The next one is this – the nature of a true scholar, a true Sage, is one who has an abundance of the element of fire. True scholarship, true Torah is passion. Therefore, you have to understand that when you’re playing with fire you can get either warmed or burned, helped or harmed. Keeping a healthy distance means you’ll get warm, but it you get too close you’ll get burned.
And the next one is don’t make your prayer redundant or habitual. Make your prayer full of true, heartfelt connection to G-d. Our Sages say it’s better to pray a little, tiny bit with heart than to pray a whole lot without it.
And the next one is don’t be evil in your own eyes. This is such an important one today. People put themselves down in place where they shouldn’t, and they lift themselves up in places where they shouldn’t. Here we’re talking specifically about, in your own eyes, understanding that there’s part of yourself that is a holy soul. Don’t put yourself down. You have something to say which nobody else can say.
And the last one for today is about the preciousness of time. Our Sages say, “The day is short, the task is great, the workers are lazy and the reward is great.” We’ve got to know that every second counts. So, don’t be a waster of time. Time is the most important thing, because this life is full of jewels to be corrected at all times, and in all ways.
What I’d like to do is speak about the end of the Passover holiday, which is basically concerned with the crossing of the Red Sea.
On the seventh day of Passover, in history and energetically in our lives right now, we crossed and crossed the Red Sea. That crossing was affected by a whole different level of Divine Providence, which the Kabbalah refers to as ATIK.
ATIK is the highest of the sephirot, a type of Divine Providence that super-cedes, in a miraculous way, everything that happens to us as human beings. It’s what G-d put into practice in all the miraculous events that happened – Passover, Red Sea, manna, Mount Sinai, the ten plagues – the whole kit and caboodle was ATIK, meaning “shifting oneself, or move yourself over,” in Hebrew.
It means putting yourself into a different state of receptivity, and to believe in miracles as a person who is in sync with miraculous, Divine Providence. That’s what was demanded, and it’s what’s demanded of us in crossing the Red Sea, which represents certain death. Historically, the Egyptians were chasing us. They were more powerful. It was a nation of warriors chasing a nation of slaves, and of course there was the sea. We were not a nation of Olympic swimmers at all, and there were also wild animals to contend with, as well as accusers in heaven.
When the people started screaming, G-d asked us, “Why are you screaming?” And the people replied, “We were screaming as slaves, to get out of Egypt, and so we’re screaming now, too.”
But G-d said, “No, this is different, this is about action. It’s about trust in G-d, which is even higher than screaming or prayer, and which is demonstrated by action.” We had to put our money where our mouth is, and just jump into the sea.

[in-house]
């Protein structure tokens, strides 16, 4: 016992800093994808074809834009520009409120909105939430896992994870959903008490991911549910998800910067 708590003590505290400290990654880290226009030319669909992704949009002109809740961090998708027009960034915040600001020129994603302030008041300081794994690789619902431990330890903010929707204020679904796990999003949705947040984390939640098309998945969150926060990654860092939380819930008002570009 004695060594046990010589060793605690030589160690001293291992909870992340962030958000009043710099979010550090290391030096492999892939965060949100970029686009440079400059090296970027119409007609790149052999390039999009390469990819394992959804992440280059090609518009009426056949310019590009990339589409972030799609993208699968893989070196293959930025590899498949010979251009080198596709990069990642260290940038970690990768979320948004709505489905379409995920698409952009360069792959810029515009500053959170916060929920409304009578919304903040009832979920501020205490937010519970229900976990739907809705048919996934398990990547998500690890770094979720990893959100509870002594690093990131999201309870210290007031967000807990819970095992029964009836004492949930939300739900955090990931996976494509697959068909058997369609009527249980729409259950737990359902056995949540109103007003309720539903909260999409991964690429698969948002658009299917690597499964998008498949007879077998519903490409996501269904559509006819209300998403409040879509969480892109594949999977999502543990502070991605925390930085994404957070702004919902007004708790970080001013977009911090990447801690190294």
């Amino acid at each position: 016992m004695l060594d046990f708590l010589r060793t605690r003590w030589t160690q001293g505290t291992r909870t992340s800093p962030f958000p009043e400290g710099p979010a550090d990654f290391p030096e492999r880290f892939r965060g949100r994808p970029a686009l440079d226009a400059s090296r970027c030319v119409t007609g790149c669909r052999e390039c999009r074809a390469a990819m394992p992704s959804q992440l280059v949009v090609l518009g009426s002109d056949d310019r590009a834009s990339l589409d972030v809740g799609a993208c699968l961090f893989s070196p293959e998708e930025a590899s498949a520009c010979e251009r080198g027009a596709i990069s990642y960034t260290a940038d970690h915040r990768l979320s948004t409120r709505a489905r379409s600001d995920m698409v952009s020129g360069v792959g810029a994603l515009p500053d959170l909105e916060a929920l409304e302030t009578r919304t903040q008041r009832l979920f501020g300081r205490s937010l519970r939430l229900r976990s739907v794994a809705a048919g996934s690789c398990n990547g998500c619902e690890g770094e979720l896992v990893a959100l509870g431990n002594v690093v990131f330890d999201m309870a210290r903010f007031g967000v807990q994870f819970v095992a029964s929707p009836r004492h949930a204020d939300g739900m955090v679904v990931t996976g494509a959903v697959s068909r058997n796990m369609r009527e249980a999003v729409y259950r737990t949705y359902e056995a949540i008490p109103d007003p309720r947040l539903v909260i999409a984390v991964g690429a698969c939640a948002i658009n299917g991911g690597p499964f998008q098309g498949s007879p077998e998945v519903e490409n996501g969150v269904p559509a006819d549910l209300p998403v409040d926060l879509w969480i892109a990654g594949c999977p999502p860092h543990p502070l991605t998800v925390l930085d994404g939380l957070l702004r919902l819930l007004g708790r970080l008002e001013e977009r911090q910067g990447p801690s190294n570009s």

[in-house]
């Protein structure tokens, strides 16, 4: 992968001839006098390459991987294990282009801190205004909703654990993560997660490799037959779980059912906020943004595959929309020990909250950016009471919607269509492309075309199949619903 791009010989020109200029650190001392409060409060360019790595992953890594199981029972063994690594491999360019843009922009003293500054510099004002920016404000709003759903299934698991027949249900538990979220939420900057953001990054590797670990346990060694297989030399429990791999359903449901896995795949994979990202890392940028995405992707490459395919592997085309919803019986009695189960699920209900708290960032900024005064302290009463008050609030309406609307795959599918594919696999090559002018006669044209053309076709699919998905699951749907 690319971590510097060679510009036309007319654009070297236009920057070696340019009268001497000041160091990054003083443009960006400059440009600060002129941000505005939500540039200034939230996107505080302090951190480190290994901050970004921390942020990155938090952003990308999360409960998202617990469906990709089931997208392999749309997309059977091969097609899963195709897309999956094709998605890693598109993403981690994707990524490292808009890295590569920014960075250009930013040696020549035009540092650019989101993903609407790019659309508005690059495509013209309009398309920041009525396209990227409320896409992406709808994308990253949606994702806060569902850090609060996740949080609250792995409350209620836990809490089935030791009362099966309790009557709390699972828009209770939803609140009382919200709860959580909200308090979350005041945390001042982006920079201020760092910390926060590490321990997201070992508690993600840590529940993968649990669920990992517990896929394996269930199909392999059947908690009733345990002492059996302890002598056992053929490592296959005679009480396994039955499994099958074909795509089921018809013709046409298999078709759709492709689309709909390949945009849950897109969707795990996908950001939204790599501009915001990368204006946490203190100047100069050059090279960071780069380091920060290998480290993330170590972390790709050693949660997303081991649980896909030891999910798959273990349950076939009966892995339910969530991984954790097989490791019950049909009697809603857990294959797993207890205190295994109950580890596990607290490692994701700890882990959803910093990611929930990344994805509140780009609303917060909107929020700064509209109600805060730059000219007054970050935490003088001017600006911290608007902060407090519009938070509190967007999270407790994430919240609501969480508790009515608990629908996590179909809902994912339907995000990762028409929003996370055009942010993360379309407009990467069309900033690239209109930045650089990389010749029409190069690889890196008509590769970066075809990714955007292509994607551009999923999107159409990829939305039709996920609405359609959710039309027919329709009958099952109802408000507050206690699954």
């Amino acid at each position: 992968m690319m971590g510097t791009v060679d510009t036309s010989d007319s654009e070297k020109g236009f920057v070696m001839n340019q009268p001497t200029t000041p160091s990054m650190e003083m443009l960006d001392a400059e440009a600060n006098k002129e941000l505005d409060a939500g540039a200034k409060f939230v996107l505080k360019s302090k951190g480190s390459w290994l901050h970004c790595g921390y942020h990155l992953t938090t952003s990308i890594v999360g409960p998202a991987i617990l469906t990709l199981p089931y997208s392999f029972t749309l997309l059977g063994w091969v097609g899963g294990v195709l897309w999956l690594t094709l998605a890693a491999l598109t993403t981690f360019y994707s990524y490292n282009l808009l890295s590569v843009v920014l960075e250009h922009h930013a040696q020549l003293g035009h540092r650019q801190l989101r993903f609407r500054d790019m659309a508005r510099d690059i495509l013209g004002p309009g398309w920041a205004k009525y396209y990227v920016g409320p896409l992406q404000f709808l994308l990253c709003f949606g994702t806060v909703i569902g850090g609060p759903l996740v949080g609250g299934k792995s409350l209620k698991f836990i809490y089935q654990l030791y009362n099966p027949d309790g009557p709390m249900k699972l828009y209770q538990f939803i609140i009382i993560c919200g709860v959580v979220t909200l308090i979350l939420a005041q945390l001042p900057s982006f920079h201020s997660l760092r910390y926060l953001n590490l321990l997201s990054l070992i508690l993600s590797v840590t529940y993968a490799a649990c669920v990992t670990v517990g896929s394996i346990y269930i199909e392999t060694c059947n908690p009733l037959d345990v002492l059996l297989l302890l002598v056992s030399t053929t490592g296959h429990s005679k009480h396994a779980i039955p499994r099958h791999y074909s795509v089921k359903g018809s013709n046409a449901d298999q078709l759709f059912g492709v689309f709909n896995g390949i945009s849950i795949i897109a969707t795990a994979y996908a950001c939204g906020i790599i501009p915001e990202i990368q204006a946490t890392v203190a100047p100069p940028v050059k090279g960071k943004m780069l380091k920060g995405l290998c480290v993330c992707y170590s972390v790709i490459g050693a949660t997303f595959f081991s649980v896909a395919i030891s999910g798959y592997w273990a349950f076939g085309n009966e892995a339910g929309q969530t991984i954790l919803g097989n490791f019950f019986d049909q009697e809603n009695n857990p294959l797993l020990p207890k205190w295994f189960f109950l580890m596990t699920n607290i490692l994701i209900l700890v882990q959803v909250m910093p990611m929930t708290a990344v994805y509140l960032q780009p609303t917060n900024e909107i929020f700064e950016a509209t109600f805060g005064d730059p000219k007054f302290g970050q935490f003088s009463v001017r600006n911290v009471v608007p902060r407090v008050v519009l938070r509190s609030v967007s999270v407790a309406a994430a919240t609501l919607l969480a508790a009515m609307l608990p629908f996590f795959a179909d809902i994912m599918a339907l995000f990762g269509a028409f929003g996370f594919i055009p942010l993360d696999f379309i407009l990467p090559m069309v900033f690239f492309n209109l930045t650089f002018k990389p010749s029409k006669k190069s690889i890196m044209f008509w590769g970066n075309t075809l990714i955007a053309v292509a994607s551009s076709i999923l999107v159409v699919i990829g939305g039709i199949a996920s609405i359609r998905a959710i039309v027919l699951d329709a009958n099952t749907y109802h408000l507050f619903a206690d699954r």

Essentially, G-d said, “I’ve never told you to jump in the sea, and I know it doesn’t make sense, but I’m telling you to trust the process, trust Me to do it.” He told us everything would be ok, and it was ok.
So, we leaped into the sea, in an impossible situation. That leaping into the sea is parallel to many situations in our lives and in our history. It’s a leap when Esther, in the Purim story, said, “If I’m lost, I’m lost. If I die, I die. But I’m going in to talk to the King, and to tell him not to commit a holocaust on my people.” Esther was willing to give herself up and leap into her sea, and it worked, and she won.
That’s how it happened for Esther, and for Moses, and for others who were willing to make a nothing of themselves by trusting in the process and trusting that G-d would get them through.
It’s the same for us, for our process, too, as we leap into an impossible situation. When we do that, and to the extent we do it, that’s how we bring on miracles. We bring on miracles by shifting ourselves in a reflective, mirror-like fashion, which shifts the way G-d looks down upon us as well.
We parallel these historical, Biblical happenings in our lives whenever we have no choice but to totally give it up to G-d. When that happens, G-d sees we are completely self-nullified in that situation, and then the “crossing of the Red Sea” type miracles will happen to us. But first we must leap. We must close our eyes and go with G-d in a whole, different way, not the normal, day-to-day, reward and punishment kind of way. This super-cedes all of that.
That’s what the seventh day of Passover is all about.
Here are some little snippets of some things we know Passover is really all about.
The obvious, underlying theme is getting out of Egypt. And we all need to ask ourselves, “what do I need to do in order to get out of my own Egypt?” We say it every day because we need to do it every day. But Passover is the annual celebration and rectification of all that, so here are some of the different directions we can take in trying to connect.